According to SBD Automotive, built-in connectivity is largely what is accelerating voice-assistant adoption, especially for the assistants developed by automakers.
But "OEMs are looking for small points of differentiation," Hannah said, "and if they see that their competitor has Amazon integration, for example, and they don't, obviously they're going to want to enable such a feature to not lose those customers."
Collection and ownership of the data created by these technologies creates another potential source of friction between the auto and tech industries, Rhodes said.
"We really have kind of two phases of tension," he said. "One is, if I'm an automaker, can I own the user experience? And I think what we're seeing in the market play out is, yes, you can still own it even if you integrate consumer electronics from mega companies because you're integrating in your own way.
"The other tension, which is much less settled, is who owns the data? What exactly are they asking for? And is this really the gold mine that people think it is? And if so, why would I let somebody else tap into that?"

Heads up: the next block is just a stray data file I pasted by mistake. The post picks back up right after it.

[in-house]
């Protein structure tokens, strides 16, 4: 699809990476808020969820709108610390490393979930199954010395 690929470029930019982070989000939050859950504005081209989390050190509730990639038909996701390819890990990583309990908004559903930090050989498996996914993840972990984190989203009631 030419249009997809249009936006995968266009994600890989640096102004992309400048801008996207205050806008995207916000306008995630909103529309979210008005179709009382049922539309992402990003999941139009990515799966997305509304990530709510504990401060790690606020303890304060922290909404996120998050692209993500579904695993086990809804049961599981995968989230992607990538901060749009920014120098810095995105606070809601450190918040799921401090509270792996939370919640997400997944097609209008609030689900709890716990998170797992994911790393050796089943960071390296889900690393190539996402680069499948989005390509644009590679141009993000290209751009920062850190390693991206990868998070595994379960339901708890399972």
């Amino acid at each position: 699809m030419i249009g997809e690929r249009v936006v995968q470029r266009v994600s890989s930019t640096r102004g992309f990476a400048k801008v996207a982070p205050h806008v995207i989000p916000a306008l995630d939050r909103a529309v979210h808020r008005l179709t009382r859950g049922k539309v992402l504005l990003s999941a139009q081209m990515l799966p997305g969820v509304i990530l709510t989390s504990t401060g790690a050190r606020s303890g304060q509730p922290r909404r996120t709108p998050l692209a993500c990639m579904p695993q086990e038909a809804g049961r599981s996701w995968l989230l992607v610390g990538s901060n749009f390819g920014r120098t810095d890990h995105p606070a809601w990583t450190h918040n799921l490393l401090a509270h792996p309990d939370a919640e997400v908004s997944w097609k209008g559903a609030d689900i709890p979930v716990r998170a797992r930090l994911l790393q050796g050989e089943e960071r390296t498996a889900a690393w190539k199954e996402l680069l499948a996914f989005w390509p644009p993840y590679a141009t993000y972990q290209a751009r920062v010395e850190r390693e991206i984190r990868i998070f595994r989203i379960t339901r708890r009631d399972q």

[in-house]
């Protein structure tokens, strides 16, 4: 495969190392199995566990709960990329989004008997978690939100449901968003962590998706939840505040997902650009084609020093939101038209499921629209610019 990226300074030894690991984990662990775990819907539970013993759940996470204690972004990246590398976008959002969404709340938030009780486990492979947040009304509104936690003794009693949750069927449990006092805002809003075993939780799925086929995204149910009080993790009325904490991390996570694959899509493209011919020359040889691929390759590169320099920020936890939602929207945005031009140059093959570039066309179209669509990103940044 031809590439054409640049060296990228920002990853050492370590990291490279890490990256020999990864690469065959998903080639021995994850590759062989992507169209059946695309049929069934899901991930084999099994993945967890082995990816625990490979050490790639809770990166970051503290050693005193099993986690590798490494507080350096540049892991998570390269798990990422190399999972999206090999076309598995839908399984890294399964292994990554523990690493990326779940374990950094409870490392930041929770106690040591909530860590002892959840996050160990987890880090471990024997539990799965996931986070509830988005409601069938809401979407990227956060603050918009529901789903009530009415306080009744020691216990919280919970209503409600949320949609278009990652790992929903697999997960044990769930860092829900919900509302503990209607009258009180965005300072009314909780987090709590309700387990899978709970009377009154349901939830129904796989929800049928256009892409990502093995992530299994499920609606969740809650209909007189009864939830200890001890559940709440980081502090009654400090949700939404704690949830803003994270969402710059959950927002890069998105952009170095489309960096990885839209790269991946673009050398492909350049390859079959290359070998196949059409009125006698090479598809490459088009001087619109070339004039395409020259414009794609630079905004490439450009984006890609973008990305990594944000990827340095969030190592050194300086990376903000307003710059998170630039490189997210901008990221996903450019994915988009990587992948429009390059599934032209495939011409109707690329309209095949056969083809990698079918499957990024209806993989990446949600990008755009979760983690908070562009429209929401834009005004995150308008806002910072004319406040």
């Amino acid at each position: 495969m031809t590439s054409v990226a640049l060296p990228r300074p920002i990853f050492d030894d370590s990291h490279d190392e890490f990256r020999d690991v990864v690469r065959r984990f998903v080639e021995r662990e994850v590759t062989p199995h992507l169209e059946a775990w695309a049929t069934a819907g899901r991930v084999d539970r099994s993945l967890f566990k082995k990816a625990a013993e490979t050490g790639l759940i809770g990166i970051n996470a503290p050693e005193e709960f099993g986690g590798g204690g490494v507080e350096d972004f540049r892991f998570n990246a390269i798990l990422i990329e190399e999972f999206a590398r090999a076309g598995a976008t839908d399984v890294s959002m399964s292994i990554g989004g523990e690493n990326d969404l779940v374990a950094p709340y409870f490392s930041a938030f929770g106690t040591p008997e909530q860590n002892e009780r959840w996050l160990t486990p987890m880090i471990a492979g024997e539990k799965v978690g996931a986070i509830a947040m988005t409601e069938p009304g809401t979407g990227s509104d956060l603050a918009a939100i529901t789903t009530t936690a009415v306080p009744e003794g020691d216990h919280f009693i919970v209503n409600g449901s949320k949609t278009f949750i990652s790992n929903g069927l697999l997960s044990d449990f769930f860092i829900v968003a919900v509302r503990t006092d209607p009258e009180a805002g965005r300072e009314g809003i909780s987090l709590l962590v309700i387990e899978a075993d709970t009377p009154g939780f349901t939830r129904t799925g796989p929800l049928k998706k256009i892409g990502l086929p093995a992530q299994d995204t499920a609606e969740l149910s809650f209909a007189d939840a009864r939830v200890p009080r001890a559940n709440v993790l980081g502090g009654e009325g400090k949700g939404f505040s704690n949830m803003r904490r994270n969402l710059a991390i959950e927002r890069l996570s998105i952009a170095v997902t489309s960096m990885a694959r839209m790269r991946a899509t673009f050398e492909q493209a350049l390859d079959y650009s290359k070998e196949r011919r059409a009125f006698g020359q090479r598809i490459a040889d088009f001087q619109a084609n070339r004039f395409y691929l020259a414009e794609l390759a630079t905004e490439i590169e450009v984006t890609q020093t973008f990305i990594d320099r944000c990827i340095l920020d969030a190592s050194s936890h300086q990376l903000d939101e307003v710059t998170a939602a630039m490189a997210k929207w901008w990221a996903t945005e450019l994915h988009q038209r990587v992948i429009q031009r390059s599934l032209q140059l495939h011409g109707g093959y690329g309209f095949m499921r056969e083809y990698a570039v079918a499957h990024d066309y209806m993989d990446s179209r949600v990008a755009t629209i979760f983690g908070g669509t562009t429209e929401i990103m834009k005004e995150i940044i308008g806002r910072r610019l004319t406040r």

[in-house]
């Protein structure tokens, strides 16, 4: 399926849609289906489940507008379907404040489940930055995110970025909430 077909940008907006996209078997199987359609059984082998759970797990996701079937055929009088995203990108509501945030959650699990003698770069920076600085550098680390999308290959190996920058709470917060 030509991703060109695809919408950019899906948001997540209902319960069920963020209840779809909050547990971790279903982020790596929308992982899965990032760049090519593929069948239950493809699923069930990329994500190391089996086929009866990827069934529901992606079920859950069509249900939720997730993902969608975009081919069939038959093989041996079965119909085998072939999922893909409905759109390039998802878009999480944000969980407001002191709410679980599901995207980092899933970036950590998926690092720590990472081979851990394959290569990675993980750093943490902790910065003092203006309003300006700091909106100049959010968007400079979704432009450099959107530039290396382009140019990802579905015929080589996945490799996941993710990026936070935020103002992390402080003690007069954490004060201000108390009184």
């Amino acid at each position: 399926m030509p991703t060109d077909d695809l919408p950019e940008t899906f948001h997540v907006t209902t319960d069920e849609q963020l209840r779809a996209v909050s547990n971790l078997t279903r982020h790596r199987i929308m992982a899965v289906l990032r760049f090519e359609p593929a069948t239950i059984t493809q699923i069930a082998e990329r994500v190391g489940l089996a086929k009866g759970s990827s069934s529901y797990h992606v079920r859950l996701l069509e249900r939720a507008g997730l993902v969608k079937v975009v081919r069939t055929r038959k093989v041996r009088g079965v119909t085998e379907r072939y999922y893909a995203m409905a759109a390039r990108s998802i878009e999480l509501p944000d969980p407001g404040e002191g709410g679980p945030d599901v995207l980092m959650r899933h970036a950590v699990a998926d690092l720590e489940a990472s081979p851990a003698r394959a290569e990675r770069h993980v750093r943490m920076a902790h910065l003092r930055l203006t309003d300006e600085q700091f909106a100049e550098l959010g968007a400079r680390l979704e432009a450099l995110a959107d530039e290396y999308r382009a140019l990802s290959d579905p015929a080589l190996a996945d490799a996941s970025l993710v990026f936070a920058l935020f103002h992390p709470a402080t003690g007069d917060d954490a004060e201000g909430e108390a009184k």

The auto industry's hesitancy is heightened as companies witness how online shopping on Amazon.com has wracked traditional retailers.
Ned Curic, Amazon's vice president for Alexa Auto, said after a tour of the company's Seattle facilities that he understands the tension between automakers and big tech. But in Curic's eyes, the two sides aren't true rivals.
"You can't say — quite often I hear this expression — 'Well, tech companies are going to kill automotive.' It's, like, good luck," Curic said. "It's not going to happen because it's just difficult to build, produce reliable cars at the scale that they do. I have an utmost respect for car companies."
But, he added, "partnerships are important. They have been always important for the automotive industry. Now, they are looking for new partners and suppliers, and ... now they have to partner — they need to partner — with the likes of Amazon and others."